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“Peace” and “Unbar the Door”: T. S. Eliot’s Murder in the Cathedral and Some Stoic Forebears Edna G. Sharoni T. S. Eliot’s role in tracing and analyzing the Stoic elements in the works of his predecessors has been crucial in deepening the perception of modem readers. Thus it seems only fitting to explore his own Murder in the Cathedral for points of compari­ son with the poetic dramas of Stoicism of Chapman, Shake­ speare, and Milton, and to see how the learned literary critic in Eliot has merged with the sensitive poet and with the politically aware, fervently Christian dramatist to synthesize a twentiethcentury play fraught with Christian-Stoic meaning. While the values and point of view of Christian Stoicism are, in varying degree, the rock-bottom foundation of the worlds of Bussy, Lear, and Samson, their authors took pains to construct an artistic milieu in which the overt settings are other than “Christian”: they are secular, pagan, and Jewish, respectively. In Eliot’s play, written expressly for performance at the Canterbury Festival of June, 1935, there is no attempt to divorce situation from philoso­ phy, outer form from inner meaning; rather the two are insepara­ bly linked in firm matrimonial bond, and only by scrutinizing the process of Becket’s ascent to martyrdom from the standpoint of Eliot’s orthodox Anglo-Catholicism can one hope to discern the underlying purpose of the drama. In pursuing his avowedly didactic intent, especially as evinced in the Archbishop’s prose sermon in the Interlude, Eliot seems to follow far more closely in the footsteps of Chapman than of Shakespeare or Milton. In­ deed, the tragic impact of the play is often flawed because of the poet’s tendency to subordinate action to message, dramatic wholeness to poetic ratiocination. Eliot himself provides a significant clue to his design in his 135 136 Comparative Drama essay “Religion and Literature,” which, as it appeared in 1935, can surely be assumed to be concerned with many of the same is­ sues and to reveal the same outlook as Murder in the Cathedral: “What I do wish to affirm is that the whole of modem literature is corrupted by what I call Secularism, that it is simply unaware of, simply cannot understand the meaning of, the primacy of the supernatural over the natural life; of something which I assume to be our primary concern.”! This deeply held conviction that the swpematural is the all-important factor in man’s life thus ex­ plains Eliot’s “preoccupation with the nature of sainthood”2 in the Quartets and in his other plays, as well as in Murder in the Cathedral. It also lays him open to the charge, levelled against him by Harold Laski and others, that he is guilty of “an abandon­ ment of the positive life,” and that “he has gone into self-chosen exile because he fears the battle which is waging.”3 Can Christian martyrdom help to cast light upon any of the age-old problems of man’s destiny with which tragedy has long been concerned? We seem here to return once more to the controversy of the active versus the contemplative life as debated by the Stoics of all ages. In structure as well as in meaning, though perhaps not in its overall conclusion, Murder in the Cathedral presents a host of striking parallels with Milton’s Samson Agonistes. Adopting many of the conventions of Greek tragedy, both playwrights use irregular verse, and both employ the device of the chorus for comment, counterpoint, interpretation, and the provision of necessary background material.4 But Milton’s chorus is rather static, while Eliot’s progresses in understanding.5 The messenger, too, appears in both plays, though Milton’s messenger functions more in accordance with the decorum of Greek tragedy by describing and reacting to Samson’s olf-stage death; in Eliot, the messenger is far less functional and Becket is murdered on­ stage, albeit in a ritualistic, symbolic manner far removed from the goriness of the Elizabethans. The strong Miltonic influence upon Eliot is abundantly attested to by the title of his earlier fragments, “Sweeney Agonistes” with its “Prologue” and “Agon,” and by...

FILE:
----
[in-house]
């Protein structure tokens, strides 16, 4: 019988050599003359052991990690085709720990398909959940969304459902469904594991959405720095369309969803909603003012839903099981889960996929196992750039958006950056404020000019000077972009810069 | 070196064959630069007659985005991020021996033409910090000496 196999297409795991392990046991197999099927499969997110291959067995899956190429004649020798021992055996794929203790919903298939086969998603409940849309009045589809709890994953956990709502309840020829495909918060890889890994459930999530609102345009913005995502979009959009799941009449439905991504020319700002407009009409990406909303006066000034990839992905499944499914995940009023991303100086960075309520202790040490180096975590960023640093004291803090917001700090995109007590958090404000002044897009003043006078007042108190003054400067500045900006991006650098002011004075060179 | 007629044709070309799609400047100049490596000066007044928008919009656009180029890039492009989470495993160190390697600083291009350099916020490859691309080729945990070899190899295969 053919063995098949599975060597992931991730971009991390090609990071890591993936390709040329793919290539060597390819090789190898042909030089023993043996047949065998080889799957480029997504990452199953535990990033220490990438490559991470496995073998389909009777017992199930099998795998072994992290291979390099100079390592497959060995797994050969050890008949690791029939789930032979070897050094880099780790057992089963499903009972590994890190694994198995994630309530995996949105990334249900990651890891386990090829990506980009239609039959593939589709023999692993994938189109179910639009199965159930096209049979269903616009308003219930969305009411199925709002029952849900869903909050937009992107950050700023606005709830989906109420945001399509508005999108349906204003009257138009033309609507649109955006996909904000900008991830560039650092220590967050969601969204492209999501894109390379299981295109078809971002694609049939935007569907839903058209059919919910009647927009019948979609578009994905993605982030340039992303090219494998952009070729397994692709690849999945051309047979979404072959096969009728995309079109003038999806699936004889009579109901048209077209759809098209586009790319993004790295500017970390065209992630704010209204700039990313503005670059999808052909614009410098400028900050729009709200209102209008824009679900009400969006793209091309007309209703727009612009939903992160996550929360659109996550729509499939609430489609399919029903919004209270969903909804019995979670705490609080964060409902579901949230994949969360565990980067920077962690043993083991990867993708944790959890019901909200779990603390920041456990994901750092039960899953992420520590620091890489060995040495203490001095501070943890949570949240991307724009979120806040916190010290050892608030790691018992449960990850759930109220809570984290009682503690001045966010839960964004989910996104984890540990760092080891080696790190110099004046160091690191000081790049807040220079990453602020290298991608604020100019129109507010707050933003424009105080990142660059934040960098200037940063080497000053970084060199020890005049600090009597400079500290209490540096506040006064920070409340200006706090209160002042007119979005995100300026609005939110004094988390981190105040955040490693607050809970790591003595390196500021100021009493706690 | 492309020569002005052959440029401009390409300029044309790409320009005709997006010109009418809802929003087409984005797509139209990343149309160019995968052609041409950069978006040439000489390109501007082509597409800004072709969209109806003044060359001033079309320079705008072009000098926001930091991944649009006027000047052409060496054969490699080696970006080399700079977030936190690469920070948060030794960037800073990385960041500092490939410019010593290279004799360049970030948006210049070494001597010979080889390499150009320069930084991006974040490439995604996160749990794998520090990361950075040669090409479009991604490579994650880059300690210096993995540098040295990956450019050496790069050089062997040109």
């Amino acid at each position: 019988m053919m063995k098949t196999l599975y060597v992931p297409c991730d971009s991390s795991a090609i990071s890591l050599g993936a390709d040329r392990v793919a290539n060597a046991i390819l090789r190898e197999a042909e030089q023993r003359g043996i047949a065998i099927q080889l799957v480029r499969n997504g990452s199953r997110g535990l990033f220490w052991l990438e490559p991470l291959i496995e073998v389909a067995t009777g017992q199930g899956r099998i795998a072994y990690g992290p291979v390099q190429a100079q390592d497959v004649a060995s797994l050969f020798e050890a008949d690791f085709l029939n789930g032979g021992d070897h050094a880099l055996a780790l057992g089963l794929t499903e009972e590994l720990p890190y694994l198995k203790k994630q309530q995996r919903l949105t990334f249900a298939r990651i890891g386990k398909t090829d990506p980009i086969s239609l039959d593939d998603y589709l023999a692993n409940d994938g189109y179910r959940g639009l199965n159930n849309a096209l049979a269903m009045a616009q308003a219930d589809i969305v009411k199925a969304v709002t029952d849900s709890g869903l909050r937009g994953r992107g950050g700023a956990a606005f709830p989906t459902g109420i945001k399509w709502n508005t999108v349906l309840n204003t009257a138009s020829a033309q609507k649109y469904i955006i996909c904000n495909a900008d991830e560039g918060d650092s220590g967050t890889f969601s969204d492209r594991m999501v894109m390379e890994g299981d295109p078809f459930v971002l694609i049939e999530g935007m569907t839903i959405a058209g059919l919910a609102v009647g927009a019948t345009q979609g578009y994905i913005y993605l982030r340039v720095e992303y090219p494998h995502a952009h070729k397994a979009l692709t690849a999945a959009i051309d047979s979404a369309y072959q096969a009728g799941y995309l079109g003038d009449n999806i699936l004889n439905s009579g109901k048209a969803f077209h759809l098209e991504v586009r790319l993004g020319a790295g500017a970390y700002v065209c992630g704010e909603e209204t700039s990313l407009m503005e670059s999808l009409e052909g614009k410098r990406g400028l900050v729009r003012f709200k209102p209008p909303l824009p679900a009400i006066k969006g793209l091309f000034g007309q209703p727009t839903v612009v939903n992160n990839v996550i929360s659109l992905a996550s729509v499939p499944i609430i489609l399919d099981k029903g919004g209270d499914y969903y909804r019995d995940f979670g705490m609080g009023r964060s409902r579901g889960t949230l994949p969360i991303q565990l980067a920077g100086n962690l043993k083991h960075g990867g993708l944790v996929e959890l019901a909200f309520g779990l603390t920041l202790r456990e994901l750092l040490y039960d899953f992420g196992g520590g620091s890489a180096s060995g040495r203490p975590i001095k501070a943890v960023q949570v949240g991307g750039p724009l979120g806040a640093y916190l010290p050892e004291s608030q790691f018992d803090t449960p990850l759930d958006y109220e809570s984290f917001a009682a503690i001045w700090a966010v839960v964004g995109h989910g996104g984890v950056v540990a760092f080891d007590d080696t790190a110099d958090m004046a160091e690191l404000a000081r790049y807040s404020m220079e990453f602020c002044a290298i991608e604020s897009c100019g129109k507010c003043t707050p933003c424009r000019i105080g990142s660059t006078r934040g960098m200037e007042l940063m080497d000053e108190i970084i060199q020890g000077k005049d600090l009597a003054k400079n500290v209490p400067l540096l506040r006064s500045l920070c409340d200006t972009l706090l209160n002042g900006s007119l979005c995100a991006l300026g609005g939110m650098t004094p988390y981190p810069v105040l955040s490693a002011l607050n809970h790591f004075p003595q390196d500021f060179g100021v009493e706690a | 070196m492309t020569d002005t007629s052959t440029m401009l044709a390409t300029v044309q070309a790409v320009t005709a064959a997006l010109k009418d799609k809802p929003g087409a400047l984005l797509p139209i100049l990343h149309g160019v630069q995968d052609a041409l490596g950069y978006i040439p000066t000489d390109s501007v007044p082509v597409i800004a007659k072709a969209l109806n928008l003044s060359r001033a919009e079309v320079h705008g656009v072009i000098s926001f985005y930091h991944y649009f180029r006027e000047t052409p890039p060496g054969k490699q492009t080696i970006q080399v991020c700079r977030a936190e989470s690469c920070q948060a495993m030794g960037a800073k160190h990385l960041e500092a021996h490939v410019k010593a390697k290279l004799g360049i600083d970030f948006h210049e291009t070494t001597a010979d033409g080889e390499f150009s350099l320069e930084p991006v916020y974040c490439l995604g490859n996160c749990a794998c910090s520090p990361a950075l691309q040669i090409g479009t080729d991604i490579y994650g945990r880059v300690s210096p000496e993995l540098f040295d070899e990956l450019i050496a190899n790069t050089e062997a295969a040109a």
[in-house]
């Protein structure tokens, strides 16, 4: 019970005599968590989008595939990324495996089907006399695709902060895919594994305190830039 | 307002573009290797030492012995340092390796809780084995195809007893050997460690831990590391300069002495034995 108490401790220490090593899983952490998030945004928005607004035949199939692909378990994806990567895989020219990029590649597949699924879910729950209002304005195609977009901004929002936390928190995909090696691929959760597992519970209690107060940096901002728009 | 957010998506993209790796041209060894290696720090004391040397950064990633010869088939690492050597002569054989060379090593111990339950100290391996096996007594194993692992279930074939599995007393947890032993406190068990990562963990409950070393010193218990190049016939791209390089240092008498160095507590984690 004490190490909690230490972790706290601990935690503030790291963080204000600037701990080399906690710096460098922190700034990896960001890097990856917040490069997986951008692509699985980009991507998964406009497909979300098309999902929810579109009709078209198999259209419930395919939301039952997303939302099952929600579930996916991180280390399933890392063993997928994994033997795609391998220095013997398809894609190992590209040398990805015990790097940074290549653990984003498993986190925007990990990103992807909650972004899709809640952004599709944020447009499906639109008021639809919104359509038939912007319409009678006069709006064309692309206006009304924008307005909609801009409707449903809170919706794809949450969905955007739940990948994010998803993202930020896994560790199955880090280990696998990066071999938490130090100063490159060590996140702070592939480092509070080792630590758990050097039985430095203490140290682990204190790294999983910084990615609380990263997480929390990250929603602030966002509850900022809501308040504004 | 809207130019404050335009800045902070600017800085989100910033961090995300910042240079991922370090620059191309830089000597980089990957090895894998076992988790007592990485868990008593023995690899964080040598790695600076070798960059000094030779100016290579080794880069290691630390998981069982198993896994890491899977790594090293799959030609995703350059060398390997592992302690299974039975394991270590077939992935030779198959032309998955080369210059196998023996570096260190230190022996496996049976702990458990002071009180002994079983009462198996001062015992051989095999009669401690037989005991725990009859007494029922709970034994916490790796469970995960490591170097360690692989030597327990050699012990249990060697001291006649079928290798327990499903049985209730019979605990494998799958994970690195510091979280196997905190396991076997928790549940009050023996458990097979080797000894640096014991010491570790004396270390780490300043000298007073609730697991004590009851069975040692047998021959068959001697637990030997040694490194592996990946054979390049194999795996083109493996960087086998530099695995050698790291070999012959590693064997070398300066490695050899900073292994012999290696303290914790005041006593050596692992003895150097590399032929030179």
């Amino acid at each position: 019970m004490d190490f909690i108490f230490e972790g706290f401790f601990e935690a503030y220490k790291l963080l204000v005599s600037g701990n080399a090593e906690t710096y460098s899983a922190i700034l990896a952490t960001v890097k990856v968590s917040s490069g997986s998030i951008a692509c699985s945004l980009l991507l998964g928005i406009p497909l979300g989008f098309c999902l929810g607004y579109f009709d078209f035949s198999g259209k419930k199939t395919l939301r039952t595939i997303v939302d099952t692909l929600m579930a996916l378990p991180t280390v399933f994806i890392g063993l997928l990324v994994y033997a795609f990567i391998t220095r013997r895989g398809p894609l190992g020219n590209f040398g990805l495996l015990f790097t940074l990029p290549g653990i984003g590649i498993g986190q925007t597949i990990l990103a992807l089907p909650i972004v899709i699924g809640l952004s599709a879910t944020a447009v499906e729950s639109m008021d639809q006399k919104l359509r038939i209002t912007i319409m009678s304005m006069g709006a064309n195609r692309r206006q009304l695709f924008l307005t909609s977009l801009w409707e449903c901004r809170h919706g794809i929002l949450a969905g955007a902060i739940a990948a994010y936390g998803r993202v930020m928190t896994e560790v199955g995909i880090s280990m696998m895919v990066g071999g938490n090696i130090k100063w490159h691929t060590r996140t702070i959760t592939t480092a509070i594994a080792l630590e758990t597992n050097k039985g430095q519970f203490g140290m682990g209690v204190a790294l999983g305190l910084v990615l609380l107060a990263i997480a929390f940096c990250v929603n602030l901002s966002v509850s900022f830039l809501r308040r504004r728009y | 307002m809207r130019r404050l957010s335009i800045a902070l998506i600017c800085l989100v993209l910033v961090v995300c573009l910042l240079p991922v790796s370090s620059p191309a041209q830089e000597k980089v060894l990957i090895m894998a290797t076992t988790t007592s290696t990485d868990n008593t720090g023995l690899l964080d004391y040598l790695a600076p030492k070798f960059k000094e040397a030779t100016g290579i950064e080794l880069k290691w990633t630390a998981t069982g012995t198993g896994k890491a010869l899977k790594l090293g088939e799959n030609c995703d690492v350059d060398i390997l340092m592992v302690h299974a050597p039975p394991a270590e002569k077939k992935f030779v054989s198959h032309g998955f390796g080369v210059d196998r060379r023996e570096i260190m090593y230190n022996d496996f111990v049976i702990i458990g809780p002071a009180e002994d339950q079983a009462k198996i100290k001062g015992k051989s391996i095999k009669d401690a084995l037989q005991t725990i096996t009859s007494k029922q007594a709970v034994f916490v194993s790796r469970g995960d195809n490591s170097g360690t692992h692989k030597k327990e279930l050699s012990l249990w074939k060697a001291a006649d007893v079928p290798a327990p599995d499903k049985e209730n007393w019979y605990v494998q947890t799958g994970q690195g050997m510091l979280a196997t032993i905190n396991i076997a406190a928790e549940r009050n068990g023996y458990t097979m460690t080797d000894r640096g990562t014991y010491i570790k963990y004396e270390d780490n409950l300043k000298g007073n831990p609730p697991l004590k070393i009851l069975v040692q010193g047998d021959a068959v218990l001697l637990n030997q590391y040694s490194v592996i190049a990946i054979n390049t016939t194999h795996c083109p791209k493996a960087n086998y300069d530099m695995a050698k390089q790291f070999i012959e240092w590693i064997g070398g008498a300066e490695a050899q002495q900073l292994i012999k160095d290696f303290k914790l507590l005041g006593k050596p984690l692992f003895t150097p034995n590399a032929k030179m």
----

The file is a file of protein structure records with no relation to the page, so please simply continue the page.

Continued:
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pp. 135-153
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